Obama: My hope is to see Russia follow through on its Ukraine promises

WASHINGTON - President Barack Obama conveyed skepticism Thursday about Russian promises to deescalate a volatile situation in Ukraine, and said the United States and its allies are ready to impose fresh sanctions if Moscow doesn't make good on its commitments.

"My hope is we do see follow through," Obama said at an impromptu news conference at the White House a few hours after Secretary of State John Kerry wrapped up a meeting in Geneva with diplomats from Russia, Ukraine and the European Union.

"The question now becomes, 'Will they use the influence they have used in a disruptive way so that Ukrainians ... can start back on the road to prosperity and democracy," the president said.

Obama did not say what additional sanctions might be in the offing if commitments made by Russian Foreign Minister Sergei Lavrov in Geneva do not materialize.

As an example, Obama noted that Russia has thousands of troops massed along its border with eastern Ukraine, a deployment he called a measure of intimidation. He said the United States and others think Russia has played a hand in the "disruption and chaos" that have recently spread through southern and eastern Ukraine.

Earlier Thursday, top diplomats from the United States, European Union, Russia and Ukraine reached agreement after marathon talks Thursday on immediate steps to ease the crisis in Ukraine.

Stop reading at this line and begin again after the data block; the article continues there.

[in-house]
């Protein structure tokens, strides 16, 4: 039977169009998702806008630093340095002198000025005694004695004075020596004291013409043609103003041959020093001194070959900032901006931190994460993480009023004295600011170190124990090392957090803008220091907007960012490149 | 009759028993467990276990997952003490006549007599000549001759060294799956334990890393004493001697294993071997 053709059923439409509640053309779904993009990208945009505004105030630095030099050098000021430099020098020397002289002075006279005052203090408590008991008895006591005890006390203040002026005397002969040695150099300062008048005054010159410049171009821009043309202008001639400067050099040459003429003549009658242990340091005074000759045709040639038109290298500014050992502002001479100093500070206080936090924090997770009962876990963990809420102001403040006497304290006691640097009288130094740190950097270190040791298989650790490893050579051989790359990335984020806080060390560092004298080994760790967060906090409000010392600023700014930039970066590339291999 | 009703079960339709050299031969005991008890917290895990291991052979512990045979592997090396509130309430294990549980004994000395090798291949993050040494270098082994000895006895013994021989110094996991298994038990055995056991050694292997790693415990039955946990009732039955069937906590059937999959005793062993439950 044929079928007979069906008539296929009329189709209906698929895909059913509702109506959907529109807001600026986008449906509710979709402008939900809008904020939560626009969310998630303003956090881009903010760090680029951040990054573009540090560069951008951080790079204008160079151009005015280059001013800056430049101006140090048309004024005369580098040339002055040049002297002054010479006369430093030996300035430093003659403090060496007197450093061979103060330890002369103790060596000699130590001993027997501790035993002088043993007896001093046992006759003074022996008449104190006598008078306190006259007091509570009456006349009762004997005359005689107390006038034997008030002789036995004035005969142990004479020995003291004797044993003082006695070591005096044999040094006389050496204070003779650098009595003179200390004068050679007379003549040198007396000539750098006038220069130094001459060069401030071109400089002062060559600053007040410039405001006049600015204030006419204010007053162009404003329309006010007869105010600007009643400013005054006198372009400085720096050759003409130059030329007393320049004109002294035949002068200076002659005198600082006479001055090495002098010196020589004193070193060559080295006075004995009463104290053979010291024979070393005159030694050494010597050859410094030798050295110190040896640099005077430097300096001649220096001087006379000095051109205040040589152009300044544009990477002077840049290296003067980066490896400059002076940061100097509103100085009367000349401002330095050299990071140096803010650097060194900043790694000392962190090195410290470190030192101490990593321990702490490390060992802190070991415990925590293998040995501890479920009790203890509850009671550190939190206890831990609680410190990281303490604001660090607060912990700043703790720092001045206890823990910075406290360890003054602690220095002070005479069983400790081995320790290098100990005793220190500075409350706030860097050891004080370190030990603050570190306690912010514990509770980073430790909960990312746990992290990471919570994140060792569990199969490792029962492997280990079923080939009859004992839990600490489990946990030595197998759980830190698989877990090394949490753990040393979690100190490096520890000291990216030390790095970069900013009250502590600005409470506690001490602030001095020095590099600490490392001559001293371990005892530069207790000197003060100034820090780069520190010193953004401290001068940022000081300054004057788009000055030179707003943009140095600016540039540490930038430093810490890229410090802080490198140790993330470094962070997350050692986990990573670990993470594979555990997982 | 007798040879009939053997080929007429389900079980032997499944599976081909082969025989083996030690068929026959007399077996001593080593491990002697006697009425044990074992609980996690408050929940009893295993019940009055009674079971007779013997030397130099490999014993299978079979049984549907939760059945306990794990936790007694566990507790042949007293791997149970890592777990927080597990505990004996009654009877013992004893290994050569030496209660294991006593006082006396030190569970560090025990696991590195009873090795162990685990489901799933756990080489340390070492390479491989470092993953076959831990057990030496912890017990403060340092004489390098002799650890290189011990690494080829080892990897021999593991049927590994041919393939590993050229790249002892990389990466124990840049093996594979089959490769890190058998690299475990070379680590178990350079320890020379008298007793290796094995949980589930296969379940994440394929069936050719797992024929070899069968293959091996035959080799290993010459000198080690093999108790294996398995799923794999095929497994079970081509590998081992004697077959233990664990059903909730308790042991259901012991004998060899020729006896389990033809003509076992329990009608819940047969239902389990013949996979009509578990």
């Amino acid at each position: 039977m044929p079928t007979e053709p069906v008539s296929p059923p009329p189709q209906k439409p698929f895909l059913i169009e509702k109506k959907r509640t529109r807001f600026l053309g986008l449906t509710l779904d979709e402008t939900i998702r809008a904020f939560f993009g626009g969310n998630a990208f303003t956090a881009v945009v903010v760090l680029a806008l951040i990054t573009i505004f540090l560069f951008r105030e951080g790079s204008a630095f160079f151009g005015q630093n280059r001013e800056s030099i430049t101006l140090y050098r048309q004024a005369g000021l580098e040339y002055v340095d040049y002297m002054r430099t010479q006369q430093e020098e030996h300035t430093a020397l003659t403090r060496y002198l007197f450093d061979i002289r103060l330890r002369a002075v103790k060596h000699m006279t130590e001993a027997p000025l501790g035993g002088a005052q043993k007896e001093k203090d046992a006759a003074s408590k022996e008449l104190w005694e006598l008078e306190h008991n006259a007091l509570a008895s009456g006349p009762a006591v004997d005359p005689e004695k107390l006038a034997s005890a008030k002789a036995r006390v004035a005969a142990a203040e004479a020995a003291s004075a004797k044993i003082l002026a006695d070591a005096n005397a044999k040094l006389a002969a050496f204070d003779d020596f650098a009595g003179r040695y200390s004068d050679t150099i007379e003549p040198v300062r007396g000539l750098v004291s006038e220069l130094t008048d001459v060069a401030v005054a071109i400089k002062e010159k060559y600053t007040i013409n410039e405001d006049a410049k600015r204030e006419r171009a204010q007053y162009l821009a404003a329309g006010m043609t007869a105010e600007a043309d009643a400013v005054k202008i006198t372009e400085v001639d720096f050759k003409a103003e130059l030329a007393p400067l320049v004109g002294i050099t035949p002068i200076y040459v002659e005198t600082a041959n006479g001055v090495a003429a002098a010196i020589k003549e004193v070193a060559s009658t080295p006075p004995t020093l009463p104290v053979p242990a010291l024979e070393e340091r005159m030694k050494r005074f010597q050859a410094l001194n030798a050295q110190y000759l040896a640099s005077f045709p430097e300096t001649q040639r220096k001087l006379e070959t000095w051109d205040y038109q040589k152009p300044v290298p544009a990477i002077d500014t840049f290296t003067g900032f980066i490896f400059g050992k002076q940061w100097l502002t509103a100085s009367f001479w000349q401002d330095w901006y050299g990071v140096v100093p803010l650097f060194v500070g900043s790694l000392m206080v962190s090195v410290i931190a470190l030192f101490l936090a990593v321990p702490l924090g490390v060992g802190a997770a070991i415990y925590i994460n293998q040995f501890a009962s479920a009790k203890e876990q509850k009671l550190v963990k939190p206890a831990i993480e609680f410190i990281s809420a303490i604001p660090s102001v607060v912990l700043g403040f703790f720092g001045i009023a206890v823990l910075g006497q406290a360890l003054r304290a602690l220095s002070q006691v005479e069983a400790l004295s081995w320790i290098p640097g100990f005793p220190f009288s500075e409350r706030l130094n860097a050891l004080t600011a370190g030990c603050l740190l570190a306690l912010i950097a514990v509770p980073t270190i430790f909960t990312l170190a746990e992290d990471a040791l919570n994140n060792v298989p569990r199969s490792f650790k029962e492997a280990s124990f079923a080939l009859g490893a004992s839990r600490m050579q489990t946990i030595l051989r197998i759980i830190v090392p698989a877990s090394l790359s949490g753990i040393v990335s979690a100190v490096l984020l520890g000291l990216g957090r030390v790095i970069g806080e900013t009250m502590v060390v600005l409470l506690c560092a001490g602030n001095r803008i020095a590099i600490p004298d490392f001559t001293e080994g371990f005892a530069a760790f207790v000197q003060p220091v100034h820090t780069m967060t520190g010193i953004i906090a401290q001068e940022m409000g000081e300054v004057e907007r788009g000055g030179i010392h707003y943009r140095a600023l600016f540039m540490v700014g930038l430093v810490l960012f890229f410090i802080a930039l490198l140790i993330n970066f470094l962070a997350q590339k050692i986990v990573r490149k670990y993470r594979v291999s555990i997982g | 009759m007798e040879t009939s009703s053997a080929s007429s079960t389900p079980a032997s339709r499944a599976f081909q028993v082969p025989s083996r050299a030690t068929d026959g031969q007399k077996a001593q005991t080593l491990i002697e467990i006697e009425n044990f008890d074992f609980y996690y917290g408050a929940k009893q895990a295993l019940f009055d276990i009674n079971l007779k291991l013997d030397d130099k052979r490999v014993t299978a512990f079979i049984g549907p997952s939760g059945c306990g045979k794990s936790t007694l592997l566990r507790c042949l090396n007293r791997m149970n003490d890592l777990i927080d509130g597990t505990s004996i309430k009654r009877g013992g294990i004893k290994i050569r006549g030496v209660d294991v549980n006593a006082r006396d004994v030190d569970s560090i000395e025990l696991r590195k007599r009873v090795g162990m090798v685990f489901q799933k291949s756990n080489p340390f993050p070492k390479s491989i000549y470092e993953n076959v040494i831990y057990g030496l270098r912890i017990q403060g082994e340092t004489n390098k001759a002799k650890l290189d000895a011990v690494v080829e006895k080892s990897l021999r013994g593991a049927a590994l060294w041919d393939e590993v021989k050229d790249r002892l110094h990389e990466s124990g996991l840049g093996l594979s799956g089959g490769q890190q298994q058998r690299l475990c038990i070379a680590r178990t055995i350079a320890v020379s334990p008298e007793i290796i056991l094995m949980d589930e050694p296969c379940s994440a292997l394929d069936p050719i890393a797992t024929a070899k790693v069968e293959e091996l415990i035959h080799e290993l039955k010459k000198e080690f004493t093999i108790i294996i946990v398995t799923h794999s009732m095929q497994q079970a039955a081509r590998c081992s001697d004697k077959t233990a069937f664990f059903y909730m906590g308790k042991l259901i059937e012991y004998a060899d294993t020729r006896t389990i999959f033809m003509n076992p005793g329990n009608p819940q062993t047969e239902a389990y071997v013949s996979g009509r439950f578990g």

The tentative agreement puts on hold - for now at least - additional economic sanctions the West had prepared to impose on Russia if the talks were fruitless. And that will ease international pressure both on Moscow and nervous European Union nations that depend on Russia for their energy.

Reached after seven hours of negotiation in Geneva, the agreement requires all sides to refrain from violence, intimidation or provocative actions. It calls for the disarming of all illegally armed groups and for control of buildings seized by pro-Russian separatists to be turned back to authorities.

Secretary of State John Kerry told reporters that in one eastern Ukrainian city notices were sent to Jewish people saying that they had to identify themselves as Jews "or suffer the consequences."

"In the year 2014, after all of the miles traveled and all of the journey of history, this is not just intolerable; it's grotesque," said Kerry. "It is beyond unacceptable, and any of the people who engage in these kinds of activities - from whatever party or whatever ideology or whatever place they crawl out of - there is no place for that."

The agreement sketched out in Geneva would give amnesty to protesters who evacuate buildings they have occupied, except those found guilty of capital crimes. It says Kiev's plans to reform its constitution and transfer more power from the central government to regional authorities must be inclusive, transparent and accountable - including through the creation of a broad national dialogue.

In Washington, Obama said Ukraine had promised to respect the rights of residents of the southern and eastern part of the country, many of whom speak Russian or have other ties to their next-door neighboring country.

As for Russia, Obama said, "My hope is that we actually do see follow-through over the next several days, but I don't think, given past performance, that we can count on that, and we have to be prepared to potentially respond to what continue to be, you know, efforts of interference by the Russians in eastern and southern Ukraine."

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